Attorneys like Stephen Barth are often caught in the crossfire between a hotel that wants to be open about its restrictions and a sales department that would prefer to bury the timeout clauses in a sea of fine print. “The marketing and sales people are afraid that with bold, clear disclosure, the sale might not happen,” says Barth, who runs the HospitalityLawyer.com Web site. “But full disclosure is the best practice.”

Experts say that the old saw “Nothing lasts forever” never rings truer than when it comes to travel. The clock is ticking from the moment you press the “buy” button, and when your time’s up, you’ll probably be left with nothing.

But it isn’t the only way you can get taken. Car rental companies, and especially discount agencies that offer low daily rates and then add fees and surcharges, are notorious for setting a strict timer on their reservations. Show up too late, and they’ll cancel your reservation and force you to pay a more expensive walk-up rate. Return the car early, and they’ll recalculate your rate, asking for more money. Keep the car an extra half-hour, and you’ll pay for another day.

The most egregious example of a timeout is the expiration of loyalty points and frequent-flier miles. But it’s all in the contract: Companies can change the terms of their loyalty programs whenever they want to, for any reason, and they don’t have to notify you. I’ve lost count of the number of travelers who’ve complained to me of being stripped of hundreds of thousands of miles with little or no warning and no way to recover them.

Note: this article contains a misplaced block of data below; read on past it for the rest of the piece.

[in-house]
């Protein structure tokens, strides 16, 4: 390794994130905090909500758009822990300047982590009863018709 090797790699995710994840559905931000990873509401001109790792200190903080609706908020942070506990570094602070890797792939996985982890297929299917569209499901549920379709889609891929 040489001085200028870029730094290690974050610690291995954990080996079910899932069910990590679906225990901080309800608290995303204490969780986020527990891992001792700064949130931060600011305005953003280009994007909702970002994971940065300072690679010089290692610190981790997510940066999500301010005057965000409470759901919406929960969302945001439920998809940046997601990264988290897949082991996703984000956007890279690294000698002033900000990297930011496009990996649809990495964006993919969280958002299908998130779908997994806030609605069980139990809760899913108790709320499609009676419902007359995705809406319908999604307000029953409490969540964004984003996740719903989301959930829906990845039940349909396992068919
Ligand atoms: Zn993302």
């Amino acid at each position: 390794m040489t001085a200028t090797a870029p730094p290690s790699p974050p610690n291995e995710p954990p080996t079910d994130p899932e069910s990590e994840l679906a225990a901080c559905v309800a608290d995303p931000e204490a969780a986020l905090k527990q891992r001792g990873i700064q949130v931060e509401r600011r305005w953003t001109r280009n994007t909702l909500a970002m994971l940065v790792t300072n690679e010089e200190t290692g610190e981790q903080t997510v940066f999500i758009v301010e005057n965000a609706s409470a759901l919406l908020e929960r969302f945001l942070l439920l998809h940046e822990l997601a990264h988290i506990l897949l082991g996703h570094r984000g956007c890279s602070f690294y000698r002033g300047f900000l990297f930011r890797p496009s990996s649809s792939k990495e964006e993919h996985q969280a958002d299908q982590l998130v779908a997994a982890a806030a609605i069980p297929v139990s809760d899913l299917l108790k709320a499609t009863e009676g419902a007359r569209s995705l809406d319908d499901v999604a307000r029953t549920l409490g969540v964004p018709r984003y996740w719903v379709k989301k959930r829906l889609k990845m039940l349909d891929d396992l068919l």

The only way to avoid trouble with an expiring offer is to pay close attention to it and to the fine print of the contract or terms of service. Your options for recovering the value of your ticket or any damages are limited, say experts like Barth. Under many state consumer protection laws, you can make a claim for deceptive trade practices and recover your attorney fees and often up to triple damages. But, says Barth, the damages are often small and not worth the time and financial risk for individual consumers to pursue. Material omissions may say more about a company than they do about your ability to do your due diligence on a travel purchase, he adds.

“Businesses that omit or hide it in the fine print, they don’t get customer care,” says Barth. “They’re thinking about the short term.” Over time, these solely revenue-focused airlines, car rental companies and hotels will suffer as customers abandon them in favor of companies that do care.

LaMesa’s case resolved itself in a curious way. He e-mailed me on a recent morning, asking for help, and concurrently called out JetBlue, cc-ing me, on Twitter (I’m at @elliottdotorg and JetBlue is at @Jetblue, if you want to follow along). LaMesa didn’t have a leg to stand on, in terms of the fine print — his purchase was completely nonrefundable.

But I responded publicly, saying that JetBlue’s alleged handling of his complaint — screaming at him on the phone — was very “un-JetBlue-like.”

JetBlue, which appears to be uncomfortable having customer service problems played out in the media, fully refunded LaMesa’s ticket.